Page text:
# Question #de09a

Apr 2, 2017

$\frac{1}{4} \ln | x | - \frac{1}{8} \ln | {x}^{2} + 4 | + D$

#### Explanation:

The first step is to make all polynomial fractions into proper fractions, meaning that the degree of the denominator must exceed that of the numerator. But this you already have.

The next step is to factorise the polynomial in the denominator as much as possible. In this case a possible factorisation is
${x}^{3} + 4 x = x \left({x}^{2} + 4\right)$.

If we stick with real numbers, the last factor has no real roots (check this), so we keep it as it is.

Next we do partial fractions, and make the ansatz
$\frac{1}{x \left({x}^{2} + 4\right)} = \frac{A}{x} + \frac{B x + C}{{x}^{2} + 4}$,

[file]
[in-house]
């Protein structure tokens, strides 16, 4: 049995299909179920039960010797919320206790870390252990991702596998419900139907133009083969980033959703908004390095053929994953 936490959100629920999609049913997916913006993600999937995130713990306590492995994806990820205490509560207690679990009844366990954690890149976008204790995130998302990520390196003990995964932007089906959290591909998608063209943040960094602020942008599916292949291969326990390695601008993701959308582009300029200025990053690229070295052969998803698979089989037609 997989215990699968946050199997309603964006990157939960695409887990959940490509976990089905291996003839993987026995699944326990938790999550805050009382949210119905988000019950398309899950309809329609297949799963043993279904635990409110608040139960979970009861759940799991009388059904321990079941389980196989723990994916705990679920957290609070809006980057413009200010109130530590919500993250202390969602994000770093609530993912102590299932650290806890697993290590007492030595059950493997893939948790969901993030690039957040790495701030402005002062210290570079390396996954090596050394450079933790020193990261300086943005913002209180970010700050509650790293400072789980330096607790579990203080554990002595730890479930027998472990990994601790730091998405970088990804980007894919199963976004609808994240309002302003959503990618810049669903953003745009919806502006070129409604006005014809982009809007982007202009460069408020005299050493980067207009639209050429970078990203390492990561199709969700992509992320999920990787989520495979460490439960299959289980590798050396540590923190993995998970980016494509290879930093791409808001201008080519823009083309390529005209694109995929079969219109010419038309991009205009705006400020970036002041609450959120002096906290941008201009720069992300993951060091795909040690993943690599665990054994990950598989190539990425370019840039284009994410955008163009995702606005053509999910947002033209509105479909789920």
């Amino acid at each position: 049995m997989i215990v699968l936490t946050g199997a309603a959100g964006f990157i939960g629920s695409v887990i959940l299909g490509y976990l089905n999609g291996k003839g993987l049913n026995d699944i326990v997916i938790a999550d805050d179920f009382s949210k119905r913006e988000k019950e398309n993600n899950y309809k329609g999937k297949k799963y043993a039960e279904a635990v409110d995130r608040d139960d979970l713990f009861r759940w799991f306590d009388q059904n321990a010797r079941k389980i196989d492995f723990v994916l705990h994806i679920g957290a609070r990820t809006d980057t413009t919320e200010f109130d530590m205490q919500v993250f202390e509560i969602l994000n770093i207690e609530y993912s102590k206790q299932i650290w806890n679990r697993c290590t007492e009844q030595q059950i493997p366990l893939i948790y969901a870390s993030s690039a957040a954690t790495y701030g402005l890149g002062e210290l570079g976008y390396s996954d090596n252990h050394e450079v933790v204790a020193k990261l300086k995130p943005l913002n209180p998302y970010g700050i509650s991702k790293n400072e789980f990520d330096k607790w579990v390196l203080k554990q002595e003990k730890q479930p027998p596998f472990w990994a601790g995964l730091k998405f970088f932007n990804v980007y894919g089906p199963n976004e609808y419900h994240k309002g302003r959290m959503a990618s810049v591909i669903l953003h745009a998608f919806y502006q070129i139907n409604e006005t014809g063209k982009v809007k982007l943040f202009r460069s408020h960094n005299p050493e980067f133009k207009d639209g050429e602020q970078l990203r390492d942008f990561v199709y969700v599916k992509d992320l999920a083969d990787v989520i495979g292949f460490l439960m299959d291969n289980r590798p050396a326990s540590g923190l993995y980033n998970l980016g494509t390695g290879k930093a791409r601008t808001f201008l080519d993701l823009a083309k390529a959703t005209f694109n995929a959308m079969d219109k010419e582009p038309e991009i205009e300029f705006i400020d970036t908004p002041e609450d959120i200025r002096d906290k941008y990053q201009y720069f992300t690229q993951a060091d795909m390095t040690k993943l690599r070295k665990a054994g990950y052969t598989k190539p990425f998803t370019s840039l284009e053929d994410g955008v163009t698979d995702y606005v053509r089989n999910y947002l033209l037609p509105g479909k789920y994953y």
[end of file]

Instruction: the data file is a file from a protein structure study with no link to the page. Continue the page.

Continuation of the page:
where $A$,$B$ and $C$ are constants.
(see the link below for why the second factor has $B x + C$ in the denominator).

Multiply both sides by the denominator in the left hand side to get
$1 = A \left({x}^{2} + 4\right) + B {x}^{2} + C x$.
Now for this to hold for any $x$, all the coefficients of the ${x}^{2}$-terms must match on both sides, and similarly for $x$-terms and constant terms.

Then we get a system of equations
$1 = 4 A$
$0 = C x$
$0 = \left(A + B\right) {x}^{2}$.
Solving for the constants, we get that $A = \frac{1}{4}$, $C = 0$, $B = - A = - \frac{1}{4}$.

Thus we have shown that
$\frac{1}{x \left({x}^{2} + 4\right)} = \frac{1}{4 x} - \frac{1}{4} \frac{x}{{x}^{2} + 4}$.

The right hand side we can integrate using standard integrals. The indeterminate integral (unique up to a constant) is then
$\int \frac{1}{4 x} - \frac{1}{4} \frac{x}{{x}^{2} + 4} \mathrm{dx} = \frac{1}{4} \ln | x | - \frac{1}{4} \left(\frac{1}{2} \ln | {x}^{2} + 4 |\right) + D$,
where $D$ is yet another constant. This is the answer.

Note 1: http://www.purplemath.com/modules/partfrac2.htm has a lot of good examples and presents some alternative methods.

Note 2: $\ln \left(\right)$ is the logarithm for base $e$, Euler's number, and $| |$ denotes absolute value.